After almost twenty years of practice, I am amazed at how full my yoga toolbox has become. I started collecting yoga tools with my first class, although I didn’t really know how or when to use those tools in my “real” life at the time. That came later. But I believe that consistent use of these “yoga” tools through the years has helped me build a better me, both physically and emotionally.
So what yoga tools can help you in your day-to-day life? When should you reach into your yoga toolbox?
When you want to improve your flexibility
Most people come to yoga because they hear it will help them improve their flexibility, especially in their hamstrings. Yoga can also help with tight hips, knees, shoulders, chests, and shoulders. LeBron James credits yoga for improving his flexibility which alleviates muscle cramps and reduces the occurrence of injuries on the basketball court. Not a bad endorsement!
Your hamstrings need a good stretch? Reach into your toolbox and pull out a Downward Facing Dog or a good ‘ole Standing Forward Bend. Want to increase the range of motion in your knees? How about a Bound Angle posture or Hero’s pose? Tight hips? Grab a Pigeon, a Happy Baby, and a Half Lord of the Fishes. Battling chest constriction? The Locust is a great way to open the chest as well as the fronts of the shoulders.
When you want to work on your strength
Yoga isn’t just about flexibility. Use the right yoga tools and you can quickly boost the strength in your arms, legs, and abdominals.
Want to banish those flabby arms? Dolphin Planks, the Four-Limbed Staff pose, and Crow are tools that will get you on your way to lean, strong arms. Want to strengthen your legs and ankles? Reach into your toolbox and pull out any of the standing postures. Seriously. ANY of them. Your belly not quite a six-pack? Hard to beat a good Boat, Plank, or Half Moon.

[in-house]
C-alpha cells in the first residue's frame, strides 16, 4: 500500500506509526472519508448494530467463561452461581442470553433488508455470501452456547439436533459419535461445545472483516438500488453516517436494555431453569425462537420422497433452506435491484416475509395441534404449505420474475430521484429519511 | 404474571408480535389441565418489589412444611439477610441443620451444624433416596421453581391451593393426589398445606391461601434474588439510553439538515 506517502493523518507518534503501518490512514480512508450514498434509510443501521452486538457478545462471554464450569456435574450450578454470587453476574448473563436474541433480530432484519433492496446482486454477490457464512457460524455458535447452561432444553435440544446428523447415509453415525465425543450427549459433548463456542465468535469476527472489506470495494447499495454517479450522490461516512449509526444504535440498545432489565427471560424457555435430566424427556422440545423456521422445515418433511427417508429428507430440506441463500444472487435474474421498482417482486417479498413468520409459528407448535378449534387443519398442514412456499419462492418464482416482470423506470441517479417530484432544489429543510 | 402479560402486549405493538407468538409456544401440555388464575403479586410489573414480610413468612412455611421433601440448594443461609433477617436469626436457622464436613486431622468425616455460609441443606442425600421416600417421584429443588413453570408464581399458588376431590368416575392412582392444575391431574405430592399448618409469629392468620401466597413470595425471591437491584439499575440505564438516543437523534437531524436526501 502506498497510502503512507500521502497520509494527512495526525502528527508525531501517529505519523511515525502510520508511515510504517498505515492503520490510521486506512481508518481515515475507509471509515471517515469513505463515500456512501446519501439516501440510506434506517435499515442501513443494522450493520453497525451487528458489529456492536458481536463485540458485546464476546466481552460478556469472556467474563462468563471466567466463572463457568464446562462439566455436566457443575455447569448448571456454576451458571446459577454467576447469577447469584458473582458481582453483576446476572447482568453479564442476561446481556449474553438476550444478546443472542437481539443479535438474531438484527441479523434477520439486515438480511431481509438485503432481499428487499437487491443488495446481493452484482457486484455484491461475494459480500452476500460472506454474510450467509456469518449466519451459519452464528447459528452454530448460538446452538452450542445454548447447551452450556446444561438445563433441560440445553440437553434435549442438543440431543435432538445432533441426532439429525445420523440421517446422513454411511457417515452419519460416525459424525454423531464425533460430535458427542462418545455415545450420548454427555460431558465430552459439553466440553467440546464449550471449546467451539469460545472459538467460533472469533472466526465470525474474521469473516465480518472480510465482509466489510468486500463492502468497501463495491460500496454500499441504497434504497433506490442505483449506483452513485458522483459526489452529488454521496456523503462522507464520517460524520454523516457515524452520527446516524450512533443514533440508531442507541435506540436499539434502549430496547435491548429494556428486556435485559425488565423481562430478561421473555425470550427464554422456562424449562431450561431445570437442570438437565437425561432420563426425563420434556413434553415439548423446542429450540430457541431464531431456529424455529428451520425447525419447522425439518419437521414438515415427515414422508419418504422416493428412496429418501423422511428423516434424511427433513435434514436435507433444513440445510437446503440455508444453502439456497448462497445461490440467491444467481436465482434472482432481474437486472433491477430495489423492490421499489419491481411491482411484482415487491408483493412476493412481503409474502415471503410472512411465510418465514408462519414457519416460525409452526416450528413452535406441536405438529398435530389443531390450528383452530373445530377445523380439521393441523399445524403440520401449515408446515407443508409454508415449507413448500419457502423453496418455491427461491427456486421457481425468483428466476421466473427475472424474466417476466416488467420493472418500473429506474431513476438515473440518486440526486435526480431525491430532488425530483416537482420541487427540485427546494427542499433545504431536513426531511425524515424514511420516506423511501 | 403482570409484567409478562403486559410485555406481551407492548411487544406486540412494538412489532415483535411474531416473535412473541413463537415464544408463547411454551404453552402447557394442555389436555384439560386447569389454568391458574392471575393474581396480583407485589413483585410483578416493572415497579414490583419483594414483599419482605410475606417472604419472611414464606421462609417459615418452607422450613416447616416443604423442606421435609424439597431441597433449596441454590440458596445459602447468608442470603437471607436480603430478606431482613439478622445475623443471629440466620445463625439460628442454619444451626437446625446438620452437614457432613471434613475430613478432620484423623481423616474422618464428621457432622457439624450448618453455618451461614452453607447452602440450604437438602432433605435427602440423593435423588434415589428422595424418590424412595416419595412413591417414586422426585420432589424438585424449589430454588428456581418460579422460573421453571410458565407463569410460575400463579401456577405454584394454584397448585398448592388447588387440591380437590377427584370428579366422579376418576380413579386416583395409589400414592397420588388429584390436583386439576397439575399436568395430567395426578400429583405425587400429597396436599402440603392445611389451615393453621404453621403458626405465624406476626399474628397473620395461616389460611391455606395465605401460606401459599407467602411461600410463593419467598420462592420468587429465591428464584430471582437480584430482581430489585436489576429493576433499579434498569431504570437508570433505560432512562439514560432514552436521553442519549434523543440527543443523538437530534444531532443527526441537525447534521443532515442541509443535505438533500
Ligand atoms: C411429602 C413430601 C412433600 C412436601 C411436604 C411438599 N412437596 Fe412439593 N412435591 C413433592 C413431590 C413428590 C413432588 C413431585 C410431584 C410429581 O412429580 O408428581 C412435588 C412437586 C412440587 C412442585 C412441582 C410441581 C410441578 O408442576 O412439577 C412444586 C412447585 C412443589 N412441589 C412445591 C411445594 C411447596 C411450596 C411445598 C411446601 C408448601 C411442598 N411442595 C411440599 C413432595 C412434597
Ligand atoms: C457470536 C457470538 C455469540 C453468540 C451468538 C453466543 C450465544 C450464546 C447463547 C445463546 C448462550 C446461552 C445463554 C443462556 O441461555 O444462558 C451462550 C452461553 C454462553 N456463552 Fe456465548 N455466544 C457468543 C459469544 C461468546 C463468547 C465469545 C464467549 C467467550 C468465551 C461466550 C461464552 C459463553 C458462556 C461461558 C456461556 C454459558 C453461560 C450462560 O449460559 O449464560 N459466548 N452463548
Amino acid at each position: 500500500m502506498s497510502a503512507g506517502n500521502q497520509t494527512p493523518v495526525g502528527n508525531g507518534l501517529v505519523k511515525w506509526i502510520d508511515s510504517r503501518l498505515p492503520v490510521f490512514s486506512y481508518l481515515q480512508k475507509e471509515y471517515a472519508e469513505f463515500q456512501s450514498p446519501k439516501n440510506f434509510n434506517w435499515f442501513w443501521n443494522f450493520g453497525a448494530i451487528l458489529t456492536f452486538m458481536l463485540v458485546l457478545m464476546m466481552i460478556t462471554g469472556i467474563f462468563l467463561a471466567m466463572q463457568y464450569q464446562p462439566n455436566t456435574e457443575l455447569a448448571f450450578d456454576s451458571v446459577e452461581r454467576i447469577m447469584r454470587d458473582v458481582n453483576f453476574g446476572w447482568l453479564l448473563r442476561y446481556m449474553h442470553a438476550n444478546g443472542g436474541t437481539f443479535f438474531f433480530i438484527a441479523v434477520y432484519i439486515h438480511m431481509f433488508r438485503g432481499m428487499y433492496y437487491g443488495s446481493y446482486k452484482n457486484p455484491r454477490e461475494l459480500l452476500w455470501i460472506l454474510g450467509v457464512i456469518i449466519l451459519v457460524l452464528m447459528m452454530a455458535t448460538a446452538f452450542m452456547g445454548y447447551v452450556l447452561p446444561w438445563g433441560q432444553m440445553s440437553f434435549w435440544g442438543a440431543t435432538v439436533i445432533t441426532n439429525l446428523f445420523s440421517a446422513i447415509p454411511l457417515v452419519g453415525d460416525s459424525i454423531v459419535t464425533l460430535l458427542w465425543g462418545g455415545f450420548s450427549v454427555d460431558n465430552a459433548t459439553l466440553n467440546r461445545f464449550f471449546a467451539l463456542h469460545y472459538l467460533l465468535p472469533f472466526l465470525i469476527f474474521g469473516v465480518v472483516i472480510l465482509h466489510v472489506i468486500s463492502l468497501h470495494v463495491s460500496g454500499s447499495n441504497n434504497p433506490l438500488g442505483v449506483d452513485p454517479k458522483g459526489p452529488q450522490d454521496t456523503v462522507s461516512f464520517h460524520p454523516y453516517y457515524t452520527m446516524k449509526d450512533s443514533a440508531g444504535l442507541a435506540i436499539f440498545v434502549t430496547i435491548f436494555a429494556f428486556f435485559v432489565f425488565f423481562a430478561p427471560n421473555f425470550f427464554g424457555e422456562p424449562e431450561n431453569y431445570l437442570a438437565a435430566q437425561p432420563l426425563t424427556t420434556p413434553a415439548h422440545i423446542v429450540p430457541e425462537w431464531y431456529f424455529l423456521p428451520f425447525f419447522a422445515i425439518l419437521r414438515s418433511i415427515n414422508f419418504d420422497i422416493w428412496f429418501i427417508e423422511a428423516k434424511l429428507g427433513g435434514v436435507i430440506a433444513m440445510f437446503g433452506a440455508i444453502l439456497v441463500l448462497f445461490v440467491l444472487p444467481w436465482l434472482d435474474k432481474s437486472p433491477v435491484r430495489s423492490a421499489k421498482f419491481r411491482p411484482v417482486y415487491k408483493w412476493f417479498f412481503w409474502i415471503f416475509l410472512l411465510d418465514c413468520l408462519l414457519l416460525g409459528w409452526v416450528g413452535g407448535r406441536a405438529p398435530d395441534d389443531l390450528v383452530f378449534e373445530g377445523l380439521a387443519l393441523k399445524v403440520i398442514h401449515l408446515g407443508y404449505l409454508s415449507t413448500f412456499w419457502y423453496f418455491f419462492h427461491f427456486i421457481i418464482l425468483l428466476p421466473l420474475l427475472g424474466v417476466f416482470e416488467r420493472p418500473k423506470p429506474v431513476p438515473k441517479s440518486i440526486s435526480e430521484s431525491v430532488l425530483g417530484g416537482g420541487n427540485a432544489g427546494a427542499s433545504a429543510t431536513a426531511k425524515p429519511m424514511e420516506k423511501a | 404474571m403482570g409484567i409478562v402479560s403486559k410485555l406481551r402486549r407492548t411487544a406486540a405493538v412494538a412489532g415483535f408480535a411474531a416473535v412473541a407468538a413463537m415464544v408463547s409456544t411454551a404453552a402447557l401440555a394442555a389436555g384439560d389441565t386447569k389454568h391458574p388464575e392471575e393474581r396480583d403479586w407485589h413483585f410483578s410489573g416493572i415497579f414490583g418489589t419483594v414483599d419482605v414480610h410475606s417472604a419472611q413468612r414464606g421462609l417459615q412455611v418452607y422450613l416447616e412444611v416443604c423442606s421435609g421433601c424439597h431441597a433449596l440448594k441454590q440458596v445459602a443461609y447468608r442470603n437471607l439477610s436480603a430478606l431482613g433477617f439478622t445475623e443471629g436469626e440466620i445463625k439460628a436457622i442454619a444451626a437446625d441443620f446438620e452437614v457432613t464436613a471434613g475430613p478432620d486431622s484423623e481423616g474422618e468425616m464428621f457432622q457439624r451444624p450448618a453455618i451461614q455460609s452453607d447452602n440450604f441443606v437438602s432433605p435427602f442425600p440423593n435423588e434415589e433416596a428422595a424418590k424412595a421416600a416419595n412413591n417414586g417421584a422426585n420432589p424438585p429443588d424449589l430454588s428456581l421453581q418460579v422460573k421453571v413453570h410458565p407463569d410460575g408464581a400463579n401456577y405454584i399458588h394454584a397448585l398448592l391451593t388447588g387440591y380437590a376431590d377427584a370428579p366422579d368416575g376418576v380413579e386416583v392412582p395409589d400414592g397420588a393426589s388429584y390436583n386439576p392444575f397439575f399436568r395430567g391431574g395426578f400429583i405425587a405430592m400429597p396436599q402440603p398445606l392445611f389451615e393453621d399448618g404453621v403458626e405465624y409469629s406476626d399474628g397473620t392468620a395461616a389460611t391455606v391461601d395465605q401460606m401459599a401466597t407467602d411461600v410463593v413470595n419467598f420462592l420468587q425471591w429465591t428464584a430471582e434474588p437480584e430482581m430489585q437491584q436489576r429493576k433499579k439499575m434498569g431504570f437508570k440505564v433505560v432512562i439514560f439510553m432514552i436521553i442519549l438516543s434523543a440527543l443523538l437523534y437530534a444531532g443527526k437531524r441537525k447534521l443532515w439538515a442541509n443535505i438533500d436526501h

When you need to calm down
Yoga tools aren’t just for use on the mat. When you are stressed, no matter what the reason, know that there are yoga techniques that can help you refocus your mind and lower your blood pressure.
Whether you are stressed at work or the kids are driving you nuts, sometimes the only tool you need is your breath. Nice thing is, it doesn’t have to be complicated! Simply taking a few slow, deep, and deliberate breaths that extend all the way down to your belly will help lower blood pressure and calm you right down. I reach for the breath tool a lot when I am about to say something I might regret!
When you need help losing weight
We, as a society, are way too obsessed with weight. But there are legitimate health concerns to consider when someone is obese. Is there a yoga tool for weight loss?
Yes! But the key is consistency. You can’t go to just one class and expect to loose weight. One of the ways yoga helps with weight loss is by making a person more aware of his or her body and what is being put into it. Some great yoga tools for weight loss are the eating meditations, like the Taste and Tracing Origin meditations. I describe these meditations in my book “How to Sneak More Meditation Into Your Life.” These tools will not only slow down the eating process which will help you eat less, but will also compel you to consider where your food comes from and what it is really made of. Then you have the choice of whether or not you want to introduce that particular food into your body.